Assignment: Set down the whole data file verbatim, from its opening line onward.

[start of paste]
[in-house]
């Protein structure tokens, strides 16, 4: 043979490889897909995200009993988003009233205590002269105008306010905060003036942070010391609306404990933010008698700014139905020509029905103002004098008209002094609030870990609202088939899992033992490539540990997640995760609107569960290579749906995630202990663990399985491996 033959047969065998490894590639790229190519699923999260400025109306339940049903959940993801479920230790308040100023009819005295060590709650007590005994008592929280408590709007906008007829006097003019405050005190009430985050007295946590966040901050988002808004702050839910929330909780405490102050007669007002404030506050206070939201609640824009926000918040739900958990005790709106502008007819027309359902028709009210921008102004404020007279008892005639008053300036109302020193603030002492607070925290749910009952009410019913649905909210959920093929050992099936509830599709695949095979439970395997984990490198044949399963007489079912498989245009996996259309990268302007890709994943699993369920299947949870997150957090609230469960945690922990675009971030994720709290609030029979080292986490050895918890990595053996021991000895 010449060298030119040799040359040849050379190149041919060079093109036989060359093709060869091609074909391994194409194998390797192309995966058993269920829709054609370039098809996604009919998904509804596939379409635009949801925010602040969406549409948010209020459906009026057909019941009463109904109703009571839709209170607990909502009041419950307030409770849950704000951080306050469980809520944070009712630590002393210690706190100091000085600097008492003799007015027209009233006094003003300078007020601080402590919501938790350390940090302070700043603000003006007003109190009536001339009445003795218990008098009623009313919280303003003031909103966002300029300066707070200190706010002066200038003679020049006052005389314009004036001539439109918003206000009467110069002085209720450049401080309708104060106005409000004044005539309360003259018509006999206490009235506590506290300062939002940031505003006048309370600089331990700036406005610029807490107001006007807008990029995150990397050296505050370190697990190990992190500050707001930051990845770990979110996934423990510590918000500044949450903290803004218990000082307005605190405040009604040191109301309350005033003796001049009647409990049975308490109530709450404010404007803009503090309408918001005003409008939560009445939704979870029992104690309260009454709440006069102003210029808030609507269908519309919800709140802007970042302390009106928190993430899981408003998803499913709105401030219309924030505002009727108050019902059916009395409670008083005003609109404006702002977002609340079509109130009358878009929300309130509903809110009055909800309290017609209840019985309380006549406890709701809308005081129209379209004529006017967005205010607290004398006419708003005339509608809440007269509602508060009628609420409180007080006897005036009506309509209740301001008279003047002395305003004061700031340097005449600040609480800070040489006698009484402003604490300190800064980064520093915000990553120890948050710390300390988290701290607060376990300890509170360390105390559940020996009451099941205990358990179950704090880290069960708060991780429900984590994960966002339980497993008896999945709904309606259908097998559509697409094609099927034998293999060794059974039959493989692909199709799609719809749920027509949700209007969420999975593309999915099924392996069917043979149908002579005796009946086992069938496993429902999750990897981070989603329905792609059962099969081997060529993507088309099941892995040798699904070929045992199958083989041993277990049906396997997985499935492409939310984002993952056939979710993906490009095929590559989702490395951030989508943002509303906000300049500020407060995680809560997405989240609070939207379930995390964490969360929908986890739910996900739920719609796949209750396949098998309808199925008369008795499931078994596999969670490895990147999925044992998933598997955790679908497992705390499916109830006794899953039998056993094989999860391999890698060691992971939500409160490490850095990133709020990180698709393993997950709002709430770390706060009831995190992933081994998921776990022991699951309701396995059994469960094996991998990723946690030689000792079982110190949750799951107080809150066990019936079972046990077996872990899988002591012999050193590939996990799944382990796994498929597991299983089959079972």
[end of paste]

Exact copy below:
[in-house]
């Protein structure tokens, strides 16, 4: 043979490889897909995200009993988003009233205590002269105008306010905060003036942070010391609306404990933010008698700014139905020509029905103002004098008209002094609030870990609202088939899992033992490539540990997640995760609107569960290579749906995630202990663990399985491996 033959047969065998490894590639790229190519699923999260400025109306339940049903959940993801479920230790308040100023009819005295060590709650007590005994008592929280408590709007906008007829006097003019405050005190009430985050007295946590966040901050988002808004702050839910929330909780405490102050007669007002404030506050206070939201609640824009926000918040739900958990005790709106502008007819027309359902028709009210921008102004404020007279008892005639008053300036109302020193603030002492607070925290749910009952009410019913649905909210959920093929050992099936509830599709695949095979439970395997984990490198044949399963007489079912498989245009996996259309990268302007890709994943699993369920299947949870997150957090609230469960945690922990675009971030994720709290609030029979080292986490050895918890990595053996021991000895 010449060298030119040799040359040849050379190149041919060079093109036989060359093709060869091609074909391994194409194998390797192309995966058993269920829709054609370039098809996604009919998904509804596939379409635009949801925010602040969406549409948010209020459906009026057909019941009463109904109703009571839709209170607990909502009041419950307030409770849950704000951080306050469980809520944070009712630590002393210690706190100091000085600097008492003799007015027209009233006094003003300078007020601080402590919501938790350390940090302070700043603000003006007003109190009536001339009445003795218990008098009623009313919280303003003031909103966002300029300066707070200190706010002066200038003679020049006052005389314009004036001539439109918003206000009467110069002085209720450049401080309708104060106005409000004044005539309360003259018509006999206490009235506590506290300062939002940031505003006048309370600089331990700036406005610029807490107001006007807008990029995150990397050296505050370190697990190990992190500050707001930051990845770990979110996934423990510590918000500044949450903290803004218990000082307005605190405040009604040191109301309350005033003796001049009647409990049975308490109530709450404010404007803009503090309408918001005003409008939560009445939704979870029992104690309260009454709440006069102003210029808030609507269908519309919800709140802007970042302390009106928190993430899981408003998803499913709105401030219309924030505002009727108050019902059916009395409670008083005003609109404006702002977002609340079509109130009358878009929300309130509903809110009055909800309290017609209840019985309380006549406890709701809308005081129209379209004529006017967005205010607290004398006419708003005339509608809440007269509602508060009628609420409180007080006897005036009506309509209740301001008279003047002395305003004061700031340097005449600040609480800070040489006698009484402003604490300190800064980064520093915000990553120890948050710390300390988290701290607060376990300890509170360390105390559940020996009451099941205990358990179950704090880290069960708060991780429900984590994960966002339980497993008896999945709904309606259908097998559509697409094609099927034998293999060794059974039959493989692909199709799609719809749920027509949700209007969420999975593309999915099924392996069917043979149908002579005796009946086992069938496993429902999750990897981070989603329905792609059962099969081997060529993507088309099941892995040798699904070929045992199958083989041993277990049906396997997985499935492409939310984002993952056939979710993906490009095929590559989702490395951030989508943002509303906000300049500020407060995680809560997405989240609070939207379930995390964490969360929908986890739910996900739920719609796949209750396949098998309808199925008369008795499931078994596999969670490895990147999925044992998933598997955790679908497992705390499916109830006794899953039998056993094989999860391999890698060691992971939500409160490490850095990133709020990180698709393993997950709002709430770390706060009831995190992933081994998921776990022991699951309701396995059994469960094996991998990723946690030689000792079982110190949750799951107080809150066990019936079972046990077996872990899988002591012999050193590939996990799944382990796994498929597991299983089959079972």